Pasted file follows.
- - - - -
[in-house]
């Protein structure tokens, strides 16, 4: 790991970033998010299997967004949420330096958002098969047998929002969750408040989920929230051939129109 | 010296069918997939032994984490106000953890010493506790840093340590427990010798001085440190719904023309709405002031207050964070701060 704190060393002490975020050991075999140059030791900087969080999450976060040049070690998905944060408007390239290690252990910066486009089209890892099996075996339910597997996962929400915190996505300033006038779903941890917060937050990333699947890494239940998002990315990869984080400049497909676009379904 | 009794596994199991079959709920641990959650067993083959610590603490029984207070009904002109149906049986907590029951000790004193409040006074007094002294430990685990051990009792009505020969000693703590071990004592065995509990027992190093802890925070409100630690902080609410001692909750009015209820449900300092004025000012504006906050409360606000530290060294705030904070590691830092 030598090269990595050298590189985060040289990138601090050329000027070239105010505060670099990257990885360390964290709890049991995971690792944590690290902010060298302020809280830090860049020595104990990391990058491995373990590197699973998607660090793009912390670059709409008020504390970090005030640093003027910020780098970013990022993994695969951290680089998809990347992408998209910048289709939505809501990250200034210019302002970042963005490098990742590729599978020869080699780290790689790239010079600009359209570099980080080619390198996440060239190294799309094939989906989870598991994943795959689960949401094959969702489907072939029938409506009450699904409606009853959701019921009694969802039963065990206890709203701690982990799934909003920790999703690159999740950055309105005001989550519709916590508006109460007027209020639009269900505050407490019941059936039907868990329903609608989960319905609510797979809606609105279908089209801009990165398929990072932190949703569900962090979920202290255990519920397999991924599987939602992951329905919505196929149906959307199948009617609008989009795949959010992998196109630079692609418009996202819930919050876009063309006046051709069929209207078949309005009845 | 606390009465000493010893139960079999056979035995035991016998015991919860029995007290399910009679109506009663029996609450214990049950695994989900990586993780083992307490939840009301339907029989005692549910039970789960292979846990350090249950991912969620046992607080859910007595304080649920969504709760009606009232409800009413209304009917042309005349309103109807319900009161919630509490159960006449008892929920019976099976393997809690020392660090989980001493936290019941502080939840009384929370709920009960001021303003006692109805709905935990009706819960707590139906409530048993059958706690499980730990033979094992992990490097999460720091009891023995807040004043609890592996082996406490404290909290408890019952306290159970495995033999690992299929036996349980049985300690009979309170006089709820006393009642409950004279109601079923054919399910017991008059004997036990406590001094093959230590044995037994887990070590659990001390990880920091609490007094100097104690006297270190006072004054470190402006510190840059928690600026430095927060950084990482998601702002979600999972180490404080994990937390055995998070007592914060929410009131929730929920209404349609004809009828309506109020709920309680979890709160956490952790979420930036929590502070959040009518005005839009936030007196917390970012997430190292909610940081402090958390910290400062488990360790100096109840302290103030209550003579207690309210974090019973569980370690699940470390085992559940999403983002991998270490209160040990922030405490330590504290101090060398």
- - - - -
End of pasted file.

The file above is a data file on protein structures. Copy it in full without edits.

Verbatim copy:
[in-house]
């Protein structure tokens, strides 16, 4: 790991970033998010299997967004949420330096958002098969047998929002969750408040989920929230051939129109 | 010296069918997939032994984490106000953890010493506790840093340590427990010798001085440190719904023309709405002031207050964070701060 704190060393002490975020050991075999140059030791900087969080999450976060040049070690998905944060408007390239290690252990910066486009089209890892099996075996339910597997996962929400915190996505300033006038779903941890917060937050990333699947890494239940998002990315990869984080400049497909676009379904 | 009794596994199991079959709920641990959650067993083959610590603490029984207070009904002109149906049986907590029951000790004193409040006074007094002294430990685990051990009792009505020969000693703590071990004592065995509990027992190093802890925070409100630690902080609410001692909750009015209820449900300092004025000012504006906050409360606000530290060294705030904070590691830092 030598090269990595050298590189985060040289990138601090050329000027070239105010505060670099990257990885360390964290709890049991995971690792944590690290902010060298302020809280830090860049020595104990990391990058491995373990590197699973998607660090793009912390670059709409008020504390970090005030640093003027910020780098970013990022993994695969951290680089998809990347992408998209910048289709939505809501990250200034210019302002970042963005490098990742590729599978020869080699780290790689790239010079600009359209570099980080080619390198996440060239190294799309094939989906989870598991994943795959689960949401094959969702489907072939029938409506009450699904409606009853959701019921009694969802039963065990206890709203701690982990799934909003920790999703690159999740950055309105005001989550519709916590508006109460007027209020639009269900505050407490019941059936039907868990329903609608989960319905609510797979809606609105279908089209801009990165398929990072932190949703569900962090979920202290255990519920397999991924599987939602992951329905919505196929149906959307199948009617609008989009795949959010992998196109630079692609418009996202819930919050876009063309006046051709069929209207078949309005009845 | 606390009465000493010893139960079999056979035995035991016998015991919860029995007290399910009679109506009663029996609450214990049950695994989900990586993780083992307490939840009301339907029989005692549910039970789960292979846990350090249950991912969620046992607080859910007595304080649920969504709760009606009232409800009413209304009917042309005349309103109807319900009161919630509490159960006449008892929920019976099976393997809690020392660090989980001493936290019941502080939840009384929370709920009960001021303003006692109805709905935990009706819960707590139906409530048993059958706690499980730990033979094992992990490097999460720091009891023995807040004043609890592996082996406490404290909290408890019952306290159970495995033999690992299929036996349980049985300690009979309170006089709820006393009642409950004279109601079923054919399910017991008059004997036990406590001094093959230590044995037994887990070590659990001390990880920091609490007094100097104690006297270190006072004054470190402006510190840059928690600026430095927060950084990482998601702002979600999972180490404080994990937390055995998070007592914060929410009131929730929920209404349609004809009828309506109020709920309680979890709160956490952790979420930036929590502070959040009518005005839009936030007196917390970012997430190292909610940081402090958390910290400062488990360790100096109840302290103030209550003579207690309210974090019973569980370690699940470390085992559940999403983002991998270490209160040990922030405490330590504290101090060398």